How to Ease Anxiety About Flat Heads

Finding a flat spot on an infant’s head can be a scary moment for a parent. For many years, scarce amounts of information left many parents in the dark — but Jennifer Barnard is trying to switch on the light.

Plagiocephaly, more commonly known as flat head syndrome, is a condition caused by laying an infant on their back while sleeping. The tendency to lie on one side can cause a flattened spot on a child’s head. It can also lead to other conditions such as torticollis, which is tightness on one side of the neck.

Devonshire mother Kendall Coleman experienced it firsthand when her child’s pediatrician discovered a flat spot on her infant daughter’s head.

“It [the condition] was all totally new,” Coleman said.

Coleman’s pediatrician referred her to Barnard, a Plano occupational therapist who works exclusively with babies who suffer from plagiocephaly and torticollis.

Coleman said Barnard taught her simple techniques and treatments that can help correct the common conditions. She also said Barnard made her aware of daily habits that could be worsening her child’s condition.


Here are a few suggestions from the Mayo Clinic about positioning your baby that can help minimize head unevenness.

  • Change direction: Continue to place your baby on his or her back to sleep, but alternate the direction your baby’s head faces when sleeping. You might also hold your baby with alternate arms at each feeding. If your baby returns to the original position while sleeping, adjust his or her position next time.
  • Hold your baby: Holding your baby when he or she is awake will help relieve pressure on your baby’s head from swings, carriers, and infant seats.
  • Try tummy time: With close supervision, place your baby on his or her tummy to play. Make sure the surface is firm.
  • Get creative: Position your baby so that he or she will have to turn away from the flattened side of the head to look at you or to track movement or sound in the room. Move the crib occasionally to give your baby a new vantage point. Never rest your baby’s head on a pillow or other type of soft bedding.

Click here to find out more from The Mayo Clinic.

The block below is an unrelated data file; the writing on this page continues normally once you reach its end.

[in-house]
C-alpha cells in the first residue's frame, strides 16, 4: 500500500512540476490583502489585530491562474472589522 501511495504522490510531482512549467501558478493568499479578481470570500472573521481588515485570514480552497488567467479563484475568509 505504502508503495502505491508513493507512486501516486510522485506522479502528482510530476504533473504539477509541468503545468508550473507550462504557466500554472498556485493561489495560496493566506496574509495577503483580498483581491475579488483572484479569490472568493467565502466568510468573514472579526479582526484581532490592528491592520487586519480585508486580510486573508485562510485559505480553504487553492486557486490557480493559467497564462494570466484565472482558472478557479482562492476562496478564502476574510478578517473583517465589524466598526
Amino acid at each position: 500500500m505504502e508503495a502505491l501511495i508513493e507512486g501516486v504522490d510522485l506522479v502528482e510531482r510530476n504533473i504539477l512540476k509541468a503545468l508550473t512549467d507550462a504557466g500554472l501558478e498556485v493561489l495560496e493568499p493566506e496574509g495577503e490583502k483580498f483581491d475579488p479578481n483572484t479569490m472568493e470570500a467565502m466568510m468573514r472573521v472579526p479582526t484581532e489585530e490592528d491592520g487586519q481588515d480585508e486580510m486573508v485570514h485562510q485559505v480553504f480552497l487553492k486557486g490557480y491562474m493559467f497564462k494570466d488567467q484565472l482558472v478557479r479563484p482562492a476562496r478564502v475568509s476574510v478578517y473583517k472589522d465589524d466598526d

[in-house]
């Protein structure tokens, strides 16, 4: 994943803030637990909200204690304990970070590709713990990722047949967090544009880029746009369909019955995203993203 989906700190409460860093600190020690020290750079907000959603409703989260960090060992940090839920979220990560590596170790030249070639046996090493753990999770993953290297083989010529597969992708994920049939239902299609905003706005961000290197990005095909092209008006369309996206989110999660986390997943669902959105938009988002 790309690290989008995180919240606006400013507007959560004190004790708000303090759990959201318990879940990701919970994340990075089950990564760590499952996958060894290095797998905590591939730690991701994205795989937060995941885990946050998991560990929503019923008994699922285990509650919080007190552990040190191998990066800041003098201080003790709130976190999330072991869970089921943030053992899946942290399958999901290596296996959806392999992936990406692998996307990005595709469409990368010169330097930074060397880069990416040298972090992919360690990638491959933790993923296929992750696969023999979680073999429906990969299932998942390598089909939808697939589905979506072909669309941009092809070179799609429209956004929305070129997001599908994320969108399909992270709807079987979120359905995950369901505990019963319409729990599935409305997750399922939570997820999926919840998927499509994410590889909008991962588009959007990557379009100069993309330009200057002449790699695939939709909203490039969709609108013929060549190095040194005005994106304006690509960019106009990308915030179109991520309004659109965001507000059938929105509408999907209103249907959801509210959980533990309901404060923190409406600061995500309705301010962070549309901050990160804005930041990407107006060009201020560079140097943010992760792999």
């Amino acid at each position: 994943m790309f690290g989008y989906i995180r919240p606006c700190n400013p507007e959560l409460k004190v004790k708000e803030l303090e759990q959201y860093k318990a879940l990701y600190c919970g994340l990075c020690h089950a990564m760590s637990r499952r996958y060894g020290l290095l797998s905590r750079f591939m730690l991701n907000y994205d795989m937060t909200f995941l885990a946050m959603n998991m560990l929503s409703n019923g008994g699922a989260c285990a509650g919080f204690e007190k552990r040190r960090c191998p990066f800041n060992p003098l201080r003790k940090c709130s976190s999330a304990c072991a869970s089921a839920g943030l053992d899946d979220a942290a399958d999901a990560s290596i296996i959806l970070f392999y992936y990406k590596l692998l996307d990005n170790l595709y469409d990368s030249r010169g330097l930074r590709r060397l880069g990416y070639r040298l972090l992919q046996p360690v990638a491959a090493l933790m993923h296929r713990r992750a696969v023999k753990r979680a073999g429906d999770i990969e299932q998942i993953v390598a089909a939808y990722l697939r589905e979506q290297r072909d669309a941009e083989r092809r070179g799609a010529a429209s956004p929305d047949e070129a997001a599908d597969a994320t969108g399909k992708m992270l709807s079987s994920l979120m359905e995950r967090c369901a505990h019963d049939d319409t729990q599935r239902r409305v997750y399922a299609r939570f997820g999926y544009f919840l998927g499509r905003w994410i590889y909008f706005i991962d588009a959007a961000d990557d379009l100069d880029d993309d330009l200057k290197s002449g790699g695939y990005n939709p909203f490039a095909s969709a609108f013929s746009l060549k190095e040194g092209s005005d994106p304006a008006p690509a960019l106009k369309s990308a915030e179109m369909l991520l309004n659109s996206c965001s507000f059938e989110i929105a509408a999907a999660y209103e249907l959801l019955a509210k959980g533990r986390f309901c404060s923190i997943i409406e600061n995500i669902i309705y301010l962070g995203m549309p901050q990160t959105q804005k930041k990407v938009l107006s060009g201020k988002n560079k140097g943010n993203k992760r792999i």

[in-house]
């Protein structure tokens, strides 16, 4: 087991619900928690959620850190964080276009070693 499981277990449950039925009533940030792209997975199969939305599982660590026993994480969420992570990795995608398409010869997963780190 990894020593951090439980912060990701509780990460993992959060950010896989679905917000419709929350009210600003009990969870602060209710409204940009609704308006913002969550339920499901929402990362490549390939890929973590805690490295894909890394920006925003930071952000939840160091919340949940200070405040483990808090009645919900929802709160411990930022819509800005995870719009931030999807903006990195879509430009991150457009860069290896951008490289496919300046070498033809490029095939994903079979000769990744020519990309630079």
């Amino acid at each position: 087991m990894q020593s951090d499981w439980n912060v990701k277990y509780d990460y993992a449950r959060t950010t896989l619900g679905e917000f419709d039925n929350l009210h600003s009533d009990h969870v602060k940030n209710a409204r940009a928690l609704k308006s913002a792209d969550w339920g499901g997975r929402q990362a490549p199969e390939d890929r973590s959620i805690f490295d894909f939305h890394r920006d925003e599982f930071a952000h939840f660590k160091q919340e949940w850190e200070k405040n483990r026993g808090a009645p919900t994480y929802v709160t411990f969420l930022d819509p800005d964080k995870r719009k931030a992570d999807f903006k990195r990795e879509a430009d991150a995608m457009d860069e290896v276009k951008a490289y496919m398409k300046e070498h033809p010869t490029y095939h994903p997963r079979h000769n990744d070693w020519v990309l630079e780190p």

Barnard worked in pediatric occupational therapy for eight years before she said she felt a longing to help more families avoid the use of the ubiquitous corrective helmets.

“It seemed to me there was more consideration in treating the flat head with a helmet rather than in preventing it,” Barnard said. “An important piece of the puzzle was missing and I knew what that piece was.”

So Barnard founded her company, Baby Begin, which consists of a series of in-home treatments that can correct flat head syndrome and torticollis. This includes alternative ways to hold the baby, strategic repositioning, educating about carrier usage, and therapeutic stretches and activities.

According to Barnard, these simple changes can make a huge impact — helping to eliminate the need for helmets.

Dr. Julie Linderman of Inwood Village Pediatrics said she knows how crucial it is to treat these conditions early, because her son was affected.

“The pediatrician I saw, told me not to worry about it, that it would correct with time,” Linderman said. “I didn’t worry about it. Luckily, Holden is as handsome as they come, but he does still hold his head tilted slightly to the side and if you really look, he still has some plagiocephaly. Of course, no one is perfectly symmetric, but if I knew then what I know now, I would have sought physical therapy services.”

Barnard said she advises parents to be proactive by checking for possible signs of plagiochepaly including ear misalignment and flat spots.

“Take care of it before it becomes an issue,” Barnard said. “Don’t be afraid to discuss your concerns with your pediatrician. The wait-and-see approach is not going to fix anything.”

Barnard said her ultimate goal is to help eradicate plagiocephaly entirely.

“It’s really special because you get to celebrate with the family,” Barnard said. “It’s small, but it really is truly going to affect that baby forever. Her pigtails are going to look good, the glasses are going to fit correctly, and now when she wears her crown — it will fit perfectly.”

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